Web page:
0 Votes

    • 35x35
      Jan, 2020
      Daniel

      If you default on a title loan, they repossess the car, and a debt remains after they auction it, then the title loan lender can sue you to collect on the debt. Does that answer your question?

      0 Votes

  • 35x35
    Jan, 2020
    Thomas Armstron...

    Can a title loan in Texas serve me?

    0 Votes

    • 35x35
      Jan, 2020
      Daniel

      If you owe them money based on the language of the contract with them that you signed and how you fulfilled your obligations, then they are on strong ground to sue you. 

      0 Votes

  • MR
    Apr, 2017
    mary
    I live in Douglasville Ga I have a title loan i got behind can they bring the police to your house for a repossession
    0 Votes

    • 35x35
      Apr, 2017
      Daniel

      I recommend that you speak with the State of Georgia to get an authoritative answer. Please read this link about title loans at the Georgia  Department of Banking and Finance and then use the "Contact Us" link at the top of their page.

      0 Votes

  • JW
    May, 2014
    Jordan
    Olivette, MO
    Took out a $5,000 title loan last year in Missouri, and have missed several payments. The car is worth much more than the loan I took out. Can I get arrested or a warrant placed on me? I lost my job right after getting the loan and have yet to find employment. The vehicle is no longer working, just sitting. Embarrassed to call them. Any advice to offer?
    0 Votes

    • BA
      May, 2014
      Bill
      Your ignoring the situation will not make it any better, and will likely make it worse. Call the title lender and explain your situation, and ask if it offers a deferment payment plan for people in circumstances like yours.
      0 Votes

  • AT
    May, 2014
    Angeline
    Farmington Hills, MI
    I defaulted on a title loan I got in Virginia 7 years ago. I have since moved to Michigan and finally called the lien holder. She agreed to settle for 20%, which is good news. My question is since I am out of state and I cannot walk into the office and trade the money for my lien release, how can I be sure once I send the money, that I will actually get the title and she is not going to just apply it to my total loan as a payment? I know these places can be tricky. Can I request she fax me a letter with the agreement we made as proof before I send the money? What should I say or do?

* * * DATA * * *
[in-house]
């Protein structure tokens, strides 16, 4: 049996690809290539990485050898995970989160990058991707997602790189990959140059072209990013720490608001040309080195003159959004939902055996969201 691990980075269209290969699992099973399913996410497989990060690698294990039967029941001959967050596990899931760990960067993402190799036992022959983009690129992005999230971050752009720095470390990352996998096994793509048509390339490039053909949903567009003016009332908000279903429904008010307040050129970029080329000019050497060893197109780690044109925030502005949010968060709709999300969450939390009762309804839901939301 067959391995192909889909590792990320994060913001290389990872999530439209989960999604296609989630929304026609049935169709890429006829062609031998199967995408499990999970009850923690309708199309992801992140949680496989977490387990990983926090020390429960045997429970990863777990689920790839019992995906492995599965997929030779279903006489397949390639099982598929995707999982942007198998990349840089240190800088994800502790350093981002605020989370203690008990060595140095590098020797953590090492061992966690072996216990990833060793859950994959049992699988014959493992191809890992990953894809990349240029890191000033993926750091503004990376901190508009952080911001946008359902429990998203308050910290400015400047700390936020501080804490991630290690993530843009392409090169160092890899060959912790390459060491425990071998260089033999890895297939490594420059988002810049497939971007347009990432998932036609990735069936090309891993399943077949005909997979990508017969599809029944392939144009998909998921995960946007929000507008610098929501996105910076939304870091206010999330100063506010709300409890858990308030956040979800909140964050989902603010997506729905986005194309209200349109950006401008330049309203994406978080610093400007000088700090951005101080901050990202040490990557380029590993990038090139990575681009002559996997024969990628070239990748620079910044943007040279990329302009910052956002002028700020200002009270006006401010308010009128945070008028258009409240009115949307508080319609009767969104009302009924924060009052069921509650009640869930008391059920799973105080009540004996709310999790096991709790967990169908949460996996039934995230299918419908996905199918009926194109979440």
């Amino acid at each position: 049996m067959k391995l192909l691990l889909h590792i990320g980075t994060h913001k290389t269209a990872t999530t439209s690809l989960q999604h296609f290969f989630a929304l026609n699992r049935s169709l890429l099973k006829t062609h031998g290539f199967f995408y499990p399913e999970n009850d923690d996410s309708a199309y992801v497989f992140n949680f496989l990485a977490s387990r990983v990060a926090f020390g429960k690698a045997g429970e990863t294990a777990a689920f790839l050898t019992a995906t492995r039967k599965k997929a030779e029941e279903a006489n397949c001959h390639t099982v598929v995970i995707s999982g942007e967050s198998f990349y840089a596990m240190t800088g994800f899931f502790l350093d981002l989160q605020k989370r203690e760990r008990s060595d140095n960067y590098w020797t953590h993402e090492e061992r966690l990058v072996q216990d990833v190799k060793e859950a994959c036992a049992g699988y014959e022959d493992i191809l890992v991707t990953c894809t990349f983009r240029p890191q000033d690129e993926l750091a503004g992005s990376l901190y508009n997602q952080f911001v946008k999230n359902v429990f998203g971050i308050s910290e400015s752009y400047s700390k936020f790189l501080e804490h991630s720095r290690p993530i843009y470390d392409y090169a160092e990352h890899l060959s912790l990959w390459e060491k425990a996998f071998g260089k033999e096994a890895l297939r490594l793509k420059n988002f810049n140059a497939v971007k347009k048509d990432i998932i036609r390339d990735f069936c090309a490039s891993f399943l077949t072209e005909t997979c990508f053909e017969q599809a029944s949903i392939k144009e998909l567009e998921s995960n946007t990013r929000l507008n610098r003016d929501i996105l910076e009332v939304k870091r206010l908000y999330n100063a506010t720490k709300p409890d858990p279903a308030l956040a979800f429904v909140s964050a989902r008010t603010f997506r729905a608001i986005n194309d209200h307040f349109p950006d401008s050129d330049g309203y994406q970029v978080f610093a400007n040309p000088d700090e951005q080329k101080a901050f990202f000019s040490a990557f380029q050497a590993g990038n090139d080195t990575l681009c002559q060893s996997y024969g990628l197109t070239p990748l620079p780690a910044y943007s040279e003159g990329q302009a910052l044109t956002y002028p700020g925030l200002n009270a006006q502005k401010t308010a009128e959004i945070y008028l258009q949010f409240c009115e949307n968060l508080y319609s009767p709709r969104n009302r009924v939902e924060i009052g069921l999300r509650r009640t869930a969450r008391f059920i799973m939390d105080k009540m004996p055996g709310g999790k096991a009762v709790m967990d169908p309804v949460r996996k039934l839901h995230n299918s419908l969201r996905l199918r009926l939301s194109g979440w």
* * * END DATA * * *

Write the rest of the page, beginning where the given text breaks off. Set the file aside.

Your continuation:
0 Votes

    • BA
      May, 2014
      Bill
      Request a written settlement offer before you send any payment. This is a "best practice" whenever a person reaches a settlement with a creditor. A fax or paper letter are considered interchangeable by most courts today. See the Bills.com article Key Terms to Look For In a Debt Settlement Letter for guidance on your settlement letter question.

      You mentioned a title loan, which usually makes the lender a lienholder on your vehicle's title. Generally, liens are not subject to a state's statute of limitations. That means if the statute of limitations for a written contract in your state is X years, and you do not make a payment on your vehicle's loan for X years plus 6 months, the lien is still in effect. The lien does not go dormant or expire when the statute of limitations for written contracts runs out. This means even if the lienholder does not pursue you to collect the debt, you need to pay-off the lienholder to sell or even junk a vehicle.

      There are two pieces of good news here, however. First, lienholders will sometimes settle a debt for less than the balance due, as is the case with your lienholder. B sure the language in the settlement letter makes it clear that your settlement payment is in exchange for them releasing the lien and giving you clear title to the vehicle. Second, the statute of limitations applies to deficiency balances. If the vehicle is repossessed and then sold, your state's statute of limitations starts on or about the date the lender sells the vehicle.
      0 Votes